Justice Anthony Kennedy’s Human Rights Legacy: Introduction to the Blog Series
Anthony McLeod Kennedy, born on January 23, 1936, to Irish Catholic parents, announced his retirement on June 27, 2018, after thirty years on the United States Supreme Court. Known as the “swing vote” after Justice Sandra Day O’Connor retired in 2006, Justice Kennedy’s retirement twelve years later, while not unexpected, has created political division in the United States. One the one hand, it has excited conservatives, who are hopeful that Kennedy’s replacement might supply the fifth vote needed to overturn Roe v. Wade (holding that the government may not interfere with a women’s right to choose to have an abortion up until the time the fetus is viable). On the other hand, it has mobilized progressives who are deeply concerned about fate of Roe and similar human-rights jurisprudence that was so hard-fought and won in the past half-century.
This excitement and concern surrounding Justice Kennedy’s retirement must be evaluated in its historic context. Justices O’Connor, Kennedy, and David Souter, three Republican appointees, wrote the majority opinion in Planned Parenthood v. Casey, reaffirming the central holding of Roe but allowing states to regulate or ban abortions in cases where the fetus is viable “except where [abortion] is necessary, in appropriate medical judgment, for the preservation of the life or health of the mother.” Both sides have framed the issues in human-rights terms – the unborn baby’s right to life and the mother’s right to reproductive health and choice. Accordingly, now that all three so-called moderate justices have retired, the religious right-wing of the Republican Party believes that it will finally cleanse our nation of this moral stain, a view that progressives find difficult to reconcile with their views that the true moral stain is the systemic oppression of women in which reproductive choice plays a large role.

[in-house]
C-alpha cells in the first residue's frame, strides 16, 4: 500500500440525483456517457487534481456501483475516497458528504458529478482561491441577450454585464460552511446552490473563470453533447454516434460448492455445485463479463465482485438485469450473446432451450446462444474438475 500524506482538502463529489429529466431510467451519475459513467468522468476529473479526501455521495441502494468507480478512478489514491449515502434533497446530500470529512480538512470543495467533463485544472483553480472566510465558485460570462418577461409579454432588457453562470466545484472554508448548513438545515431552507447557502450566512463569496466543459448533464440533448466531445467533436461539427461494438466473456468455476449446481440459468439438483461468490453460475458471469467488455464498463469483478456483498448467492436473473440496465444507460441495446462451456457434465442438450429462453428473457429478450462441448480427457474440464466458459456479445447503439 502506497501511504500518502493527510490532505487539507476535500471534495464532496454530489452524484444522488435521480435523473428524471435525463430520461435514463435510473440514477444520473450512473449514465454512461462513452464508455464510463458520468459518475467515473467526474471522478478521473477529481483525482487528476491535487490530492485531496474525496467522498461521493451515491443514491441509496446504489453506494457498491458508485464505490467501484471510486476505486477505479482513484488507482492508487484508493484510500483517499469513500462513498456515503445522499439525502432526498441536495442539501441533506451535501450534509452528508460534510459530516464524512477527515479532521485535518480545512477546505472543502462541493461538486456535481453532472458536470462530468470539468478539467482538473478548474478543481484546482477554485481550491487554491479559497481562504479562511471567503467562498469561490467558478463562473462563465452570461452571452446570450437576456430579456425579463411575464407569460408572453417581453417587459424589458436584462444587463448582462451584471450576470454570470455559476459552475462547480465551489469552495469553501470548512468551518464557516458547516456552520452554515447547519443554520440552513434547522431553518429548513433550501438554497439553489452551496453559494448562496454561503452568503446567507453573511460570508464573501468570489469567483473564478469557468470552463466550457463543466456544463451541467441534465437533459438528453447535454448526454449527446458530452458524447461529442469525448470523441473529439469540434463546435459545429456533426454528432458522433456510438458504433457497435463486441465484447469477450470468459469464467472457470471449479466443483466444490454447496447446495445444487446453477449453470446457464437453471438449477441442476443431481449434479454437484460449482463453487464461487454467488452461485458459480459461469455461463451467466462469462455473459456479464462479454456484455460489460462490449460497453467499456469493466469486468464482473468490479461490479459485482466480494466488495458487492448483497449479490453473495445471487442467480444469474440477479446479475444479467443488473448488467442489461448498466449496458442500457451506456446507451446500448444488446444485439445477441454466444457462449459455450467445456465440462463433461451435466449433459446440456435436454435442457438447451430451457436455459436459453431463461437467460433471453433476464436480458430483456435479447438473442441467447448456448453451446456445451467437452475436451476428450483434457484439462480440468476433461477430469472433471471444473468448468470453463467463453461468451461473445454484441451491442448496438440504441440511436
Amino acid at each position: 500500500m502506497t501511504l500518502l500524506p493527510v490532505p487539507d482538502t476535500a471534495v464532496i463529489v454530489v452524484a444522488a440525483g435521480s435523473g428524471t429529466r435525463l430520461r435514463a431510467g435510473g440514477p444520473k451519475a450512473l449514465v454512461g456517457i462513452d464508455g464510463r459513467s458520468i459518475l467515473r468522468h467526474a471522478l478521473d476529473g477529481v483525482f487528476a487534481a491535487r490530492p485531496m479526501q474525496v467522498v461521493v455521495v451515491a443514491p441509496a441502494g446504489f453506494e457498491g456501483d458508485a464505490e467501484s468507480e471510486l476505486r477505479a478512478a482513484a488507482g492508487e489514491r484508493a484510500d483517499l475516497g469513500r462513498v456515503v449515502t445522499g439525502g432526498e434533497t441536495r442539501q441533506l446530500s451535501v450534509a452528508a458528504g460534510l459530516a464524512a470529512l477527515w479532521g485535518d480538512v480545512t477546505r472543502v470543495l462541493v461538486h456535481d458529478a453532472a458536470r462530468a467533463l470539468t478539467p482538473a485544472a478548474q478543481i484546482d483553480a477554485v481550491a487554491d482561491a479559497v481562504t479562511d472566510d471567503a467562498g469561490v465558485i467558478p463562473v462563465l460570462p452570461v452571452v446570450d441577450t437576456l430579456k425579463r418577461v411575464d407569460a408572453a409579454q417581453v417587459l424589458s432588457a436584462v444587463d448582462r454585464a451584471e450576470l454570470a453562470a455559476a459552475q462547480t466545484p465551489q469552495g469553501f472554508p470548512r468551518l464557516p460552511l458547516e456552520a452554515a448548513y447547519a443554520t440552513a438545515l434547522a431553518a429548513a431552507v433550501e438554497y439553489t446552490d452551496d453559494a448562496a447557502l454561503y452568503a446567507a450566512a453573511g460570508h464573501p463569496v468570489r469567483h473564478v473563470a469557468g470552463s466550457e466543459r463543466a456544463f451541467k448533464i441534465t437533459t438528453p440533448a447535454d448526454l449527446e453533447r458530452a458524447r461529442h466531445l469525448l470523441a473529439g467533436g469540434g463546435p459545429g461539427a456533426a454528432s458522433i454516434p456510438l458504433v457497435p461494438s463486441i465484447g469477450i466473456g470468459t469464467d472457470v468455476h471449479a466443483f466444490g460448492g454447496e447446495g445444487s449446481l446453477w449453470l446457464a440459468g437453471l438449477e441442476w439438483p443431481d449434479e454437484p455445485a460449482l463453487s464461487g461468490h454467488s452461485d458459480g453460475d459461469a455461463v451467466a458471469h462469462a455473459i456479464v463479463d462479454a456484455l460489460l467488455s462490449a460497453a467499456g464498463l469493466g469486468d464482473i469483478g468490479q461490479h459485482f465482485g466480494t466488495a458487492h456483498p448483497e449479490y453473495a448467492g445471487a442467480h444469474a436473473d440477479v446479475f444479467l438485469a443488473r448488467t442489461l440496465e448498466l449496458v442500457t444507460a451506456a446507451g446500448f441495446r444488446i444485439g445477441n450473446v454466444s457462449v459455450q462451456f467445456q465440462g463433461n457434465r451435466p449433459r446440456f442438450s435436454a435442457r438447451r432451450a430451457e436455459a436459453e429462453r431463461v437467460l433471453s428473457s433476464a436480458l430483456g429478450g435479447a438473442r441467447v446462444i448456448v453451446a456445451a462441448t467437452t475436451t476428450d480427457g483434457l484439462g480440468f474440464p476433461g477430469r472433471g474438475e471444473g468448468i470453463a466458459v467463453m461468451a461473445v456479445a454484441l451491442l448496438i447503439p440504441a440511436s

But much more is at stake than Roe v. Wade. As this series will show, Kennedy was a swing vote on many issues, although his human-rights record is truly mixed. For example, Justice Kennedy exhibited moral leadership when he carved a path for same-sex marriage in Obergefell v. Hodges. Kennedy was also the swing vote on many environmental issues, as exemplified by the seminal case, Massachusetts v. Environmental Protection Agency, where Kennedy joined the liberal majority in holding that greenhouse gas emissions such as carbon dioxide were pollutants under the Clean Air Act and therefore subject to EPA regulation. This decision provided the foundation for the Obama Administration’s crucial climate policies, such as the Clean Power Plan. By comparison, Justice Kennedy provided a fifth vote needed to sound the death knell of public-sector labour law. In Janus v. AFSCME, the Supreme Court held unconstitutional all union-security clauses (contractual provisions that oblige union bargaining unit members to pay at least a portion of union dues to pay for collective-bargaining related activities such as contract negotiations and grievance-arbitration) in public-sector collective-bargaining agreements. And in NFIB v. Sebelius, Kennedy would have struck down as unconstitutional the Affordable Care Act (Obamacare), the U.S. healthcare act that was saved not by Kennedy’s but by Chief Justice Robert’s swing vote.
Congress is now set to vote on whether to confirm President Donald Trump’s Supreme Court nominee, Judge Brett Kavanaugh, U.S. Court of Appeals for the District of Columbia Circuit. This series provides a foundation for comparing Kennedy’s human rights record to that of his replacement, be it Judge Kavanaugh or someone else. Were Kavanaugh to succeed Kennedy, it is likely that the Court would continue to move to the right, with Chief Justice Roberts becoming the new swing vote.